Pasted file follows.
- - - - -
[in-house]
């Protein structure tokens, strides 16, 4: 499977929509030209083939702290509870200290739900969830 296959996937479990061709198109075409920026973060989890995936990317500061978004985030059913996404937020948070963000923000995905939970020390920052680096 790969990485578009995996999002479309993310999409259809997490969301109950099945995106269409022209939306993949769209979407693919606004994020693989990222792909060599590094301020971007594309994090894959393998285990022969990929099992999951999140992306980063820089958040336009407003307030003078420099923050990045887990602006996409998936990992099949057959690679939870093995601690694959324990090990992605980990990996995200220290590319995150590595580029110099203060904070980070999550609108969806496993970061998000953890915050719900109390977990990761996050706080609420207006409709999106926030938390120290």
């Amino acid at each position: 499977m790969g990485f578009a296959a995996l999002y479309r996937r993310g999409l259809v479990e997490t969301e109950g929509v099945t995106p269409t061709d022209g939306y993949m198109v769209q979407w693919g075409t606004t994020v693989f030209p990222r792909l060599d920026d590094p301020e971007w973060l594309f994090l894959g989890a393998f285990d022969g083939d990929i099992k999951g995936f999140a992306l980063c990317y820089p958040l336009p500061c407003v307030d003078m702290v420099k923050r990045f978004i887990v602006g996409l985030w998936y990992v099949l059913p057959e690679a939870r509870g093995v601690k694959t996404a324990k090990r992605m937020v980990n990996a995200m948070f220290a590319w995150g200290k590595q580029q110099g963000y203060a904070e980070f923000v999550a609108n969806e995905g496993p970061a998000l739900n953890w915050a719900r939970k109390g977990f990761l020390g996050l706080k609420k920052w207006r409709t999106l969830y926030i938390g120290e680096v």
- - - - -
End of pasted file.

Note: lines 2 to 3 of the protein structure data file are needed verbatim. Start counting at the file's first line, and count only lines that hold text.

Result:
């Protein structure tokens, strides 16, 4: 499977929509030209083939702290509870200290739900969830 296959996937479990061709198109075409920026973060989890995936990317500061978004985030059913996404937020948070963000923000995905939970020390920052680096 790969990485578009995996999002479309993310999409259809997490969301109950099945995106269409022209939306993949769209979407693919606004994020693989990222792909060599590094301020971007594309994090894959393998285990022969990929099992999951999140992306980063820089958040336009407003307030003078420099923050990045887990602006996409998936990992099949057959690679939870093995601690694959324990090990992605980990990996995200220290590319995150590595580029110099203060904070980070999550609108969806496993970061998000953890915050719900109390977990990761996050706080609420207006409709999106926030938390120290």
């Amino acid at each position: 499977m790969g990485f578009a296959a995996l999002y479309r996937r993310g999409l259809v479990e997490t969301e109950g929509v099945t995106p269409t061709d022209g939306y993949m198109v769209q979407w693919g075409t606004t994020v693989f030209p990222r792909l060599d920026d590094p301020e971007w973060l594309f994090l894959g989890a393998f285990d022969g083939d990929i099992k999951g995936f999140a992306l980063c990317y820089p958040l336009p500061c407003v307030d003078m702290v420099k923050r990045f978004i887990v602006g996409l985030w998936y990992v099949l059913p057959e690679a939870r509870g093995v601690k694959t996404a324990k090990r992605m937020v980990n990996a995200m948070f220290a590319w995150g200290k590595q580029q110099g963000y203060a904070e980070f923000v999550a609108n969806e995905g496993p970061a998000l739900n953890w915050a719900r939970k109390g977990f990761l020390g996050l706080k609420k920052w207006r409709t999106l969830y926030i938390g120290e680096v």